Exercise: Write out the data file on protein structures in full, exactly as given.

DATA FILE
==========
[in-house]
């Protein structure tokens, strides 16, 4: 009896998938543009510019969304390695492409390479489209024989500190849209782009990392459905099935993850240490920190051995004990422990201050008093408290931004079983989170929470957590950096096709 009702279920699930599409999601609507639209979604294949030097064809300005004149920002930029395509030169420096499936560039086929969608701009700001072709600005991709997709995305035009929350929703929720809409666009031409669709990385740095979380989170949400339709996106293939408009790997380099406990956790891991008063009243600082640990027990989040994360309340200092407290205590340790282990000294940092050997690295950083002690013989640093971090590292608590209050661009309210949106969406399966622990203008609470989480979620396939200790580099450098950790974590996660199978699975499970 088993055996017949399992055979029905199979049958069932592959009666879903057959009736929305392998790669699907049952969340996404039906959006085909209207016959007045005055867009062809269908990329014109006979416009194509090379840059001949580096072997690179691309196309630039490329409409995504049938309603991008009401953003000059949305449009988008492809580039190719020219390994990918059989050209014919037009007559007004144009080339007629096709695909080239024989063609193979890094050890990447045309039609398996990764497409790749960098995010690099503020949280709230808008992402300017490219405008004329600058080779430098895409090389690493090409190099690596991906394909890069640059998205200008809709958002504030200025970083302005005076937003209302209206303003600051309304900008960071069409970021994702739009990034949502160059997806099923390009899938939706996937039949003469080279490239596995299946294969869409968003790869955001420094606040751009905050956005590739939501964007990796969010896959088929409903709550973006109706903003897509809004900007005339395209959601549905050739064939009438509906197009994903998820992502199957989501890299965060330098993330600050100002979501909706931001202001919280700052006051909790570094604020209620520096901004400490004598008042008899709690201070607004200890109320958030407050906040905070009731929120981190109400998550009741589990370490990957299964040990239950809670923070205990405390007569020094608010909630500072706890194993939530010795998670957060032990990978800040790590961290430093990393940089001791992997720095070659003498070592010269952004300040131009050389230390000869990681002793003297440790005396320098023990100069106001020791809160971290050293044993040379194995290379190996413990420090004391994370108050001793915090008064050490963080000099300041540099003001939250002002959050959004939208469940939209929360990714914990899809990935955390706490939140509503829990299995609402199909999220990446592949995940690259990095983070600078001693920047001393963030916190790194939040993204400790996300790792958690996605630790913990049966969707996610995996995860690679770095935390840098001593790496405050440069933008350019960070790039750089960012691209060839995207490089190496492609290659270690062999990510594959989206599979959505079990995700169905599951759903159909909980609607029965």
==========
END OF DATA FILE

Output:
[in-house]
């Protein structure tokens, strides 16, 4: 009896998938543009510019969304390695492409390479489209024989500190849209782009990392459905099935993850240490920190051995004990422990201050008093408290931004079983989170929470957590950096096709 009702279920699930599409999601609507639209979604294949030097064809300005004149920002930029395509030169420096499936560039086929969608701009700001072709600005991709997709995305035009929350929703929720809409666009031409669709990385740095979380989170949400339709996106293939408009790997380099406990956790891991008063009243600082640990027990989040994360309340200092407290205590340790282990000294940092050997690295950083002690013989640093971090590292608590209050661009309210949106969406399966622990203008609470989480979620396939200790580099450098950790974590996660199978699975499970 088993055996017949399992055979029905199979049958069932592959009666879903057959009736929305392998790669699907049952969340996404039906959006085909209207016959007045005055867009062809269908990329014109006979416009194509090379840059001949580096072997690179691309196309630039490329409409995504049938309603991008009401953003000059949305449009988008492809580039190719020219390994990918059989050209014919037009007559007004144009080339007629096709695909080239024989063609193979890094050890990447045309039609398996990764497409790749960098995010690099503020949280709230808008992402300017490219405008004329600058080779430098895409090389690493090409190099690596991906394909890069640059998205200008809709958002504030200025970083302005005076937003209302209206303003600051309304900008960071069409970021994702739009990034949502160059997806099923390009899938939706996937039949003469080279490239596995299946294969869409968003790869955001420094606040751009905050956005590739939501964007990796969010896959088929409903709550973006109706903003897509809004900007005339395209959601549905050739064939009438509906197009994903998820992502199957989501890299965060330098993330600050100002979501909706931001202001919280700052006051909790570094604020209620520096901004400490004598008042008899709690201070607004200890109320958030407050906040905070009731929120981190109400998550009741589990370490990957299964040990239950809670923070205990405390007569020094608010909630500072706890194993939530010795998670957060032990990978800040790590961290430093990393940089001791992997720095070659003498070592010269952004300040131009050389230390000869990681002793003297440790005396320098023990100069106001020791809160971290050293044993040379194995290379190996413990420090004391994370108050001793915090008064050490963080000099300041540099003001939250002002959050959004939208469940939209929360990714914990899809990935955390706490939140509503829990299995609402199909999220990446592949995940690259990095983070600078001693920047001393963030916190790194939040993204400790996300790792958690996605630790913990049966969707996610995996995860690679770095935390840098001593790496405050440069933008350019960070790039750089960012691209060839995207490089190496492609290659270690062999990510594959989206599979959505079990995700169905599951759903159909909980609607029965």